Like in other major American cities, crime in Cleveland is concentrated in areas with higher rates of poverty and lower access to jobs. Cleveland_sentence_461

In recent years, the rate of crime in the city has seen a significant decline, following a nationwide trend in falling crime rates. Cleveland_sentence_462

Cleveland Police statistics published in 2019 showed that rates for violent crimes and property crimes in Cleveland dropped substantially in 2018. Cleveland_sentence_463

The rate of property crimes specifically fell by 30% since 2016. Cleveland_sentence_464

Cleveland's law enforcement agency is the Cleveland Division of Police, established in 1866. Cleveland_sentence_465

The division has 1,444 sworn officers as of 2016. Cleveland_sentence_466

Cleveland has five police districts. Cleveland_sentence_467

The district system was introduced in the 1930s by Cleveland Public Safety Director Eliot Ness (of the Untouchables), who later ran for mayor of Cleveland in 1947. Cleveland_sentence_468

The division has been recognized for several "firsts," including the "first criminal conviction secured by matching a palm print lifted from a crime scene to a suspect." Cleveland_sentence_469

The current Chief of Police is Calvin D. Williams. Cleveland_sentence_470

Consent decree with Department of Justice Cleveland_section_31

In December 2014, the United States Department of Justice announced the findings of a two-year investigation, prompted by a request from Mayor Frank Jackson, to determine whether the Cleveland Police engaged in a pattern of excessive force. Cleveland_sentence_471

After reviewing nearly 600 use-of-force incidents from 2010 to 2013, the investigators found systemic patterns, insufficient accountability mechanisms, inadequate training, ineffective policies, and inadequate community engagement. Cleveland_sentence_472

As a result of the Justice Department report, the city agreed to a consent decree to revise its policies and implement new independent oversight over the police force. Cleveland_sentence_473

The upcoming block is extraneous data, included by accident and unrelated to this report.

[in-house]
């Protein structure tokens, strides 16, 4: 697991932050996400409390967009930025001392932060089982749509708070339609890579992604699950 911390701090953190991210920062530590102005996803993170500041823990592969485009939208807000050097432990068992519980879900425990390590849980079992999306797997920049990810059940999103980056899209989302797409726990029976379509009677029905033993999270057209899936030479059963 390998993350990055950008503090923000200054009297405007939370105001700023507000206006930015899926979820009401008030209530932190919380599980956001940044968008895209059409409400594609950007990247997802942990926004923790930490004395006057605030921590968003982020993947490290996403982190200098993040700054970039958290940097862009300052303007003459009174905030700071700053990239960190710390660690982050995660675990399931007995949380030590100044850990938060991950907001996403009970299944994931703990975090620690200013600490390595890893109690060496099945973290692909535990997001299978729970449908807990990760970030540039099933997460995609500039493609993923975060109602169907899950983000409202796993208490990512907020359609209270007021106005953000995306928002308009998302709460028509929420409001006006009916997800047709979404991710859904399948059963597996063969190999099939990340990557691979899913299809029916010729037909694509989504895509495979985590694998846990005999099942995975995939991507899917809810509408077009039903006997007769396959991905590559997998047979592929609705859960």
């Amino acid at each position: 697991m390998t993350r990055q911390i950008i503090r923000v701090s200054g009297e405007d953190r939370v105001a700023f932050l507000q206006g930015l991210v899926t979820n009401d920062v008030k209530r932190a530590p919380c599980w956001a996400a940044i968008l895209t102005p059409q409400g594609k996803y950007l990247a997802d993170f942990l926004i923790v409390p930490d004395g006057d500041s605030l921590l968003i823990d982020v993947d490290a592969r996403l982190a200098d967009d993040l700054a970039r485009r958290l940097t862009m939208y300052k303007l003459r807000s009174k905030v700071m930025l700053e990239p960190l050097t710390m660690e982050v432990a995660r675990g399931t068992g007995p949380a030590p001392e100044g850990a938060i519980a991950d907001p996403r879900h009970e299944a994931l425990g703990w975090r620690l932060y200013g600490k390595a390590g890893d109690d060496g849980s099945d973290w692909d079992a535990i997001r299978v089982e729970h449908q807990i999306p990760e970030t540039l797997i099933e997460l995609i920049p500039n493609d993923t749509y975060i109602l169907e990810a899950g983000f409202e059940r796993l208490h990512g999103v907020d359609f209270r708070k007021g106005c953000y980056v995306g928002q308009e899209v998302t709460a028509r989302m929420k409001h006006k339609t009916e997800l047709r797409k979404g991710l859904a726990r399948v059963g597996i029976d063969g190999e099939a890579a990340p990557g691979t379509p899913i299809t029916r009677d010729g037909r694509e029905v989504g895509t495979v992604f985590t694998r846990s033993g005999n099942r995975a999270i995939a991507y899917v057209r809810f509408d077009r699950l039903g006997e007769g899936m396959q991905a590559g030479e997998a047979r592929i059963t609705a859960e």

The consent decree, released on May 26, 2015, mandates sweeping changes in training for recruits and seasoned officers, developing programs to identify and support troubled officers, updating technology and data management practices, and an independent monitor to ensure the decree's goals are met. Cleveland_sentence_474

At least some of the provisions have been identified as unique to Cleveland. Cleveland_sentence_475

On June 12, 2015, Chief U.S. District Judge Solomon Oliver Jr. approved and signed the consent decree, beginning the process of police reform. Cleveland_sentence_476

Fire department Cleveland_section_32

Main article: Cleveland Division of Fire Cleveland_sentence_477

Cleveland is served by the firefighters of the Cleveland Division of Fire, established in 1863. Cleveland_sentence_478

The fire department operates out of 22 active fire stations throughout the city in five battalions. Cleveland_sentence_479

Each Battalion is commanded by a Battalion Chief, who reports to an on-duty Assistant Chief. Cleveland_sentence_480

The Division of Fire operates a fire apparatus fleet of twenty-two engine companies, eight ladder companies, three tower companies, two task force rescue squad companies, hazardous materials ("haz-mat") unit, and numerous other special, support, and reserve units. Cleveland_sentence_481

The current Chief of Department is Angelo Calvillo. Cleveland_sentence_482

Emergency Medical Services Cleveland_section_33

Main article: Cleveland EMS Cleveland_sentence_483

Cleveland EMS is operated by the city as its own municipal third-service EMS division. Cleveland_sentence_484

Cleveland EMS is the primary provider of Advanced Life Support and ambulance transport within the city of Cleveland, while Cleveland Fire assists by providing fire response medical care. Cleveland_sentence_485

Although a merger between the fire and EMS departments was proposed in the past, the idea was subsequently abandoned. Cleveland_sentence_486

Media Cleveland_section_34

Main article: List of mass media in Cleveland Cleveland_sentence_487

Print Cleveland_section_35

Cleveland's primary daily newspaper is The Plain Dealer and its associated online publication, Cleveland_sentence_488

Defunct major newspapers include the Cleveland Press, an afternoon publication which printed its last edition on June 17, 1982; and the Cleveland News, which ceased publication in 1960. Cleveland_sentence_489

Additional publications include: the Cleveland Magazine, a regional culture magazine published monthly; Crain's Cleveland Business, a weekly business newspaper; and Cleveland Scene, a free alternative weekly paper which absorbed its competitor, the Cleveland Free Times, in 2008. Cleveland_sentence_490

Nationally distributed rock magazine Alternative Press was founded in Cleveland in 1985, and the publication's headquarters remain in the city. Cleveland_sentence_491

The digital Belt Magazine was founded in Cleveland in 2013. Cleveland_sentence_492

Time magazine was published in Cleveland for a brief period from 1925 to 1927. Cleveland_sentence_493